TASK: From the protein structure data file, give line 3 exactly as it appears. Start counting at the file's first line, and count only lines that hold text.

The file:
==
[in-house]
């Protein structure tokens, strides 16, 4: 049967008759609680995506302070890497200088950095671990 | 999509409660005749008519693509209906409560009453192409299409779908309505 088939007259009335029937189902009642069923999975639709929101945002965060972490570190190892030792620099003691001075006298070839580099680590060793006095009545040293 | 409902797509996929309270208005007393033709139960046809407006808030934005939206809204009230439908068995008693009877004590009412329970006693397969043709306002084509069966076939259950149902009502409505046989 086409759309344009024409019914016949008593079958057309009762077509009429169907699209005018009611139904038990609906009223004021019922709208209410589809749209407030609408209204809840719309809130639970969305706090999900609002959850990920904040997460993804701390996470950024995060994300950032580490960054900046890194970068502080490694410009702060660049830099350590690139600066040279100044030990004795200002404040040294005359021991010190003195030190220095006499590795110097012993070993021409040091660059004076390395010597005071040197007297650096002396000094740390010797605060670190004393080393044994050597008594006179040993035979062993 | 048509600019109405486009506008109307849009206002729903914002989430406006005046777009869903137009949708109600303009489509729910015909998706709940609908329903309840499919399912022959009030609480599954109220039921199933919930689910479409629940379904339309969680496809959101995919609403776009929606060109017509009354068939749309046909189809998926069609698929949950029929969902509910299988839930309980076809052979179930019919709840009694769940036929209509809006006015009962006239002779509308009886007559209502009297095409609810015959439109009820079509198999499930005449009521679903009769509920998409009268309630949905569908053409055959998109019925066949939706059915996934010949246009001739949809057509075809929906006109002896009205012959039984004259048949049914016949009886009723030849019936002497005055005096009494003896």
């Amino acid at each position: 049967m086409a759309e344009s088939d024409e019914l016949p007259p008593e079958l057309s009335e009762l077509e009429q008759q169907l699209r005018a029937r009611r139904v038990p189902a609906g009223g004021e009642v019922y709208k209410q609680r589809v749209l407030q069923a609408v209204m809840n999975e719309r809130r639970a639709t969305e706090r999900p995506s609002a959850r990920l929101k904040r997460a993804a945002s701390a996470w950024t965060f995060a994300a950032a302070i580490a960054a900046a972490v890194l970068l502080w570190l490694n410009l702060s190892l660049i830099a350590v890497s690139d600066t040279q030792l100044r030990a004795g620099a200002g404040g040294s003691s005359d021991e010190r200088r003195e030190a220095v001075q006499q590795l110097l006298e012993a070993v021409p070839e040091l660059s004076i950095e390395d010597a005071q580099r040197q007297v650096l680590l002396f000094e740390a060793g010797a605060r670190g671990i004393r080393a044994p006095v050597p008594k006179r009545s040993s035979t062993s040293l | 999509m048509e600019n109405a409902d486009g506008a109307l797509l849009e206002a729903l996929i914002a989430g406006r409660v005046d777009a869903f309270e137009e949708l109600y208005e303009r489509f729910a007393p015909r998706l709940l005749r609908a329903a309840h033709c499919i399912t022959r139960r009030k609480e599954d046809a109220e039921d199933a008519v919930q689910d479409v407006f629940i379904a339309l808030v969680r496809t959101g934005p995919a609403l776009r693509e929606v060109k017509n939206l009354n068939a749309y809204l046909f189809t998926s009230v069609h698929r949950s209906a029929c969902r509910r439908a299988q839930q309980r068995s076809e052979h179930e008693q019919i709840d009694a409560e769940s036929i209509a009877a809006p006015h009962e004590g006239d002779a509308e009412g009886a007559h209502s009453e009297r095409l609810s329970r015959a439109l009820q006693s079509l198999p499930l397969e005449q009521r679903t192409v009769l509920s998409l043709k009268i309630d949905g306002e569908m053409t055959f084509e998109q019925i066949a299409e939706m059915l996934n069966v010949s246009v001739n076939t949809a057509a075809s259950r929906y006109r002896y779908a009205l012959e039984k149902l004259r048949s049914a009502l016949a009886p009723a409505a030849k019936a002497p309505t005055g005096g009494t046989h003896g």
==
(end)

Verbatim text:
């Amino acid at each position: 049967m086409a759309e344009s088939d024409e019914l016949p007259p008593e079958l057309s009335e009762l077509e009429q008759q169907l699209r005018a029937r009611r139904v038990p189902a609906g009223g004021e009642v019922y709208k209410q609680r589809v749209l407030q069923a609408v209204m809840n999975e719309r809130r639970a639709t969305e706090r999900p995506s609002a959850r990920l929101k904040r997460a993804a945002s701390a996470w950024t965060f995060a994300a950032a302070i580490a960054a900046a972490v890194l970068l502080w570190l490694n410009l702060s190892l660049i830099a350590v890497s690139d600066t040279q030792l100044r030990a004795g620099a200002g404040g040294s003691s005359d021991e010190r200088r003195e030190a220095v001075q006499q590795l110097l006298e012993a070993v021409p070839e040091l660059s004076i950095e390395d010597a005071q580099r040197q007297v650096l680590l002396f000094e740390a060793g010797a605060r670190g671990i004393r080393a044994p006095v050597p008594k006179r009545s040993s035979t062993s040293l | 999509m048509e600019n109405a409902d486009g506008a109307l797509l849009e206002a729903l996929i914002a989430g406006r409660v005046d777009a869903f309270e137009e949708l109600y208005e303009r489509f729910a007393p015909r998706l709940l005749r609908a329903a309840h033709c499919i399912t022959r139960r009030k609480e599954d046809a109220e039921d199933a008519v919930q689910d479409v407006f629940i379904a339309l808030v969680r496809t959101g934005p995919a609403l776009r693509e929606v060109k017509n939206l009354n068939a749309y809204l046909f189809t998926s009230v069609h698929r949950s209906a029929c969902r509910r439908a299988q839930q309980r068995s076809e052979h179930e008693q019919i709840d009694a409560e769940s036929i209509a009877a809006p006015h009962e004590g006239d002779a509308e009412g009886a007559h209502s009453e009297r095409l609810s329970r015959a439109l009820q006693s079509l198999p499930l397969e005449q009521r679903t192409v009769l509920s998409l043709k009268i309630d949905g306002e569908m053409t055959f084509e998109q019925i066949a299409e939706m059915l996934n069966v010949s246009v001739n076939t949809a057509a075809s259950r929906y006109r002896y779908a009205l012959e039984k149902l004259r048949s049914a009502l016949a009886p009723a409505a030849k019936a002497p309505t005055g005096g009494t046989h003896g």